Audio Life Hearing Center- Knoxville, TN

Woman enjoying music with headphones but protecting her hearing.

Individuals who work in loud environments such as construction sites or at heavy metal concerts are not the only ones impacted by noise related hearing loss. It doesn’t even have to be work-related, leisure-related noise exposure can be damaging, too. The most common type? Music, gaming, streaming video or anything else that you would listen to through earbuds or headphones.

You might not believe your smartphone or tablet can go that loud. The typical pain threshold for human hearing is roughly 150 db which is well within the range of these devices. Your ears will actually start to hurt at this volume. So what can you do to protect against this sort of noise-related hearing loss?

It’s relevant here to think about the volume. A quick shorthand that’s widely suggested is the 60/60 rule: Listen with the volume at no more than 60% for no more than 60 minutes in a single session (because the length of sound exposure matters, too).

Your Hearing Aids Can be Set up For Listening to Music

If you have hearing aids, you’re most likely streaming your mobile device directly to your hearing aids, so make sure the volume is not too loud or that you’re not trying to drown out other sounds with your music. In addition, ask us about how best to listen to music. If you’re a musician or real music aficionado you might have noticed that most hearing aids are developed to sharpen the clarity of voices…not necessarily music. While listening to music, we can most likely make a few modifications to help improve the sound quality and lessen the feedback.

Choosing Headphones

If you don’t own hearing aids, there are lots of options for buying headphones. There are various things to think about, although it’s generally a matter of personal choice.

Over-the-Ear Headphones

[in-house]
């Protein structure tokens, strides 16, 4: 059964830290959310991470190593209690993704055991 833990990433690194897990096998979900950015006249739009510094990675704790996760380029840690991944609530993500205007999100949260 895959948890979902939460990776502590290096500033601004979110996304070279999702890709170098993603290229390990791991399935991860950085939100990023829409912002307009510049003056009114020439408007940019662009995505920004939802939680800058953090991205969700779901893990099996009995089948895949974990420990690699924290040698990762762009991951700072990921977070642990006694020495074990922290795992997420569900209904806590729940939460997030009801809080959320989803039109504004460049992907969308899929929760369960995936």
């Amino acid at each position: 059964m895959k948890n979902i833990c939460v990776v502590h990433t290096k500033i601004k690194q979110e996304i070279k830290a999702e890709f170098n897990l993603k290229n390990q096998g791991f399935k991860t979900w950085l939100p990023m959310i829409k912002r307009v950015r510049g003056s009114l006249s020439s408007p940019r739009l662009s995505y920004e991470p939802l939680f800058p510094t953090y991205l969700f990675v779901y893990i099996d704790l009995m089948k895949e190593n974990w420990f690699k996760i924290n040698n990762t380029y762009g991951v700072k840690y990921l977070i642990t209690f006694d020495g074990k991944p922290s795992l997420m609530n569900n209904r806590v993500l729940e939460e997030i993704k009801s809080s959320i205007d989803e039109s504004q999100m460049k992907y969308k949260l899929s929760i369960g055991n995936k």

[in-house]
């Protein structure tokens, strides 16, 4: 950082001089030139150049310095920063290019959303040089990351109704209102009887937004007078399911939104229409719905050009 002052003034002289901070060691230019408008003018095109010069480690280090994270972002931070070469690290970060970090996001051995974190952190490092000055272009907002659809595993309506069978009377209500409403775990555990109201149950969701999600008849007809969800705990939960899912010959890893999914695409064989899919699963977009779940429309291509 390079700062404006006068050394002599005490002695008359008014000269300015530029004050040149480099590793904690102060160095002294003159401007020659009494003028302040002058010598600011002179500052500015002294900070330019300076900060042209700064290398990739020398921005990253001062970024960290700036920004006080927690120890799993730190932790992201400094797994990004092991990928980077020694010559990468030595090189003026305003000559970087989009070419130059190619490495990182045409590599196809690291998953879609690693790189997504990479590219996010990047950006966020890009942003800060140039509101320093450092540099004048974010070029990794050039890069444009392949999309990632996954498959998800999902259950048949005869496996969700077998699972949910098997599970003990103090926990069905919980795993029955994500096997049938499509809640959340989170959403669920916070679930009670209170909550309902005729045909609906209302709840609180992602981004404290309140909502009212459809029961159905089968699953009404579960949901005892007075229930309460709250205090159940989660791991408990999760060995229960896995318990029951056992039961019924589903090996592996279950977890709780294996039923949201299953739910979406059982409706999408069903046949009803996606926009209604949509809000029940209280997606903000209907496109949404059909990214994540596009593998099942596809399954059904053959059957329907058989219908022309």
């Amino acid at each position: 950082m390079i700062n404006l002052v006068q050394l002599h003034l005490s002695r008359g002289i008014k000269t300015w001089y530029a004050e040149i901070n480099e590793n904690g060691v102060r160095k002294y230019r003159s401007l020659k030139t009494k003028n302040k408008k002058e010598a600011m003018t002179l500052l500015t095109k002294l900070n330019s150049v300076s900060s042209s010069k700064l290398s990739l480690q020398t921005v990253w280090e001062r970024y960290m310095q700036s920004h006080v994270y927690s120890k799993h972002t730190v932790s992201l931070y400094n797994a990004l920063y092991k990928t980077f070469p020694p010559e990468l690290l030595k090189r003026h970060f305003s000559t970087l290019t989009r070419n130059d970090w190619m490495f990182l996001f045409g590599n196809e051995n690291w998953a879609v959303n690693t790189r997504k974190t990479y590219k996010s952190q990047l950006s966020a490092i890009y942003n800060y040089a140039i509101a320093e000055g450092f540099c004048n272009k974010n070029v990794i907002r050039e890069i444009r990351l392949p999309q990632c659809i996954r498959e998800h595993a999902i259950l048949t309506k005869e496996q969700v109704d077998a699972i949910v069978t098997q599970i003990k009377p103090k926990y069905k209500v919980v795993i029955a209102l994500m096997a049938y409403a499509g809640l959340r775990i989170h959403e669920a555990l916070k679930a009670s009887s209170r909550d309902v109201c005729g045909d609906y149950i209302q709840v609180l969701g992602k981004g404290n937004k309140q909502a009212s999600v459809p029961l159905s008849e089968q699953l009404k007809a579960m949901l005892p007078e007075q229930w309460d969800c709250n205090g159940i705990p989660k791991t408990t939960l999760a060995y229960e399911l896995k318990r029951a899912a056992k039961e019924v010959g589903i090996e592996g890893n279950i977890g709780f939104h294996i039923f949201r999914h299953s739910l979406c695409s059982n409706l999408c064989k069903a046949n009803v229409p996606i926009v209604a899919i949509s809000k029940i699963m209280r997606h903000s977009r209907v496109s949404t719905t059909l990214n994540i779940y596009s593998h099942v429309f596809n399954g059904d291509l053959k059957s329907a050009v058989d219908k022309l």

Over the ear headphones are becoming popular again but you probably won’t find the old foam covered ear pieces that used to come with a walkman. They have lots of choices in style and color, are frequently endorsed by celebrities, and can be unexpectedly pricey. And unlike those little foam pads, these cover the entire ear, stopping outside noises.

Conventional perception is that these are less dangerous than in-ear headphones because the source of the sound is further from your eardrum. But because the speakers are bigger they are usually capable of much louder volume. Additionally, noise-canceling may help you ignore the crying baby on your flight, but in other circumstances, it can block sounds you need to hear (such as a car honking). But on the upside, you don’t need to contend with outside sound so you can enjoy your music at lower levels.


The standard earbuds are well known for poor quality of sound, but because they come with your phone a lot of people still use them. Moreover, with newer devices that don’t have a headphone jack, staying with Apple’s earbuds can just be easier.

The downside, in addition to the poor sound quality, is that basic earbuds don’t cancel outside sounds, so that it’s more likely that you will crank up the volume. Again, though it’s commonly said that earbuds are a problem because you stick them into your ear so their speakers are really close to your eardrum, actually volume is really the biggest issue.

Noise Blocking Earbuds

More comfortable than regular earbuds, models that have a round rubber tip are the choice of many because they help obstruct outside sound. A seal that stops outside noise from entering is formed by the rubber tip which molds to the shape of the ear. But these earbuds can also block out sounds you might need to hear and loud volume is still the number one issue. Needless to say, these won’t work for you if you have hearing aids.

You may need to try out quite a few pairs before you find headphones that work for you. Your expectations, acoustically, will vary depending on what kind of use you usually give them. The significant thing is to find headphones that make it comfortable for you to listen at a safe and secure sound level.

Don’t Cut Corners When it Comes to Your Hearing

How can you be certain it’s okay? If you use a smartphone, you can get an app for that, you can get the National Institute for Occupational Safety and Health’s free Sound Level Meter app. There are different apps you can get, but studies has found that the dependability of these other apps is spotty (also, for whatever reason, Android-based apps have been shown less reliable). That prompted NIOSH to develop an app of their own. The app allows you to measure outside noises, but it’s also possible to measure the sound coming from your device’s speakers, essentially, the actual volume of what’s going to your ears. You have to do a little work, but taking these kinds of preventative measures can help safeguard your hearing.

The site information is for educational and informational purposes only and does not constitute medical advice. To receive personalized advice or treatment, schedule an appointment.
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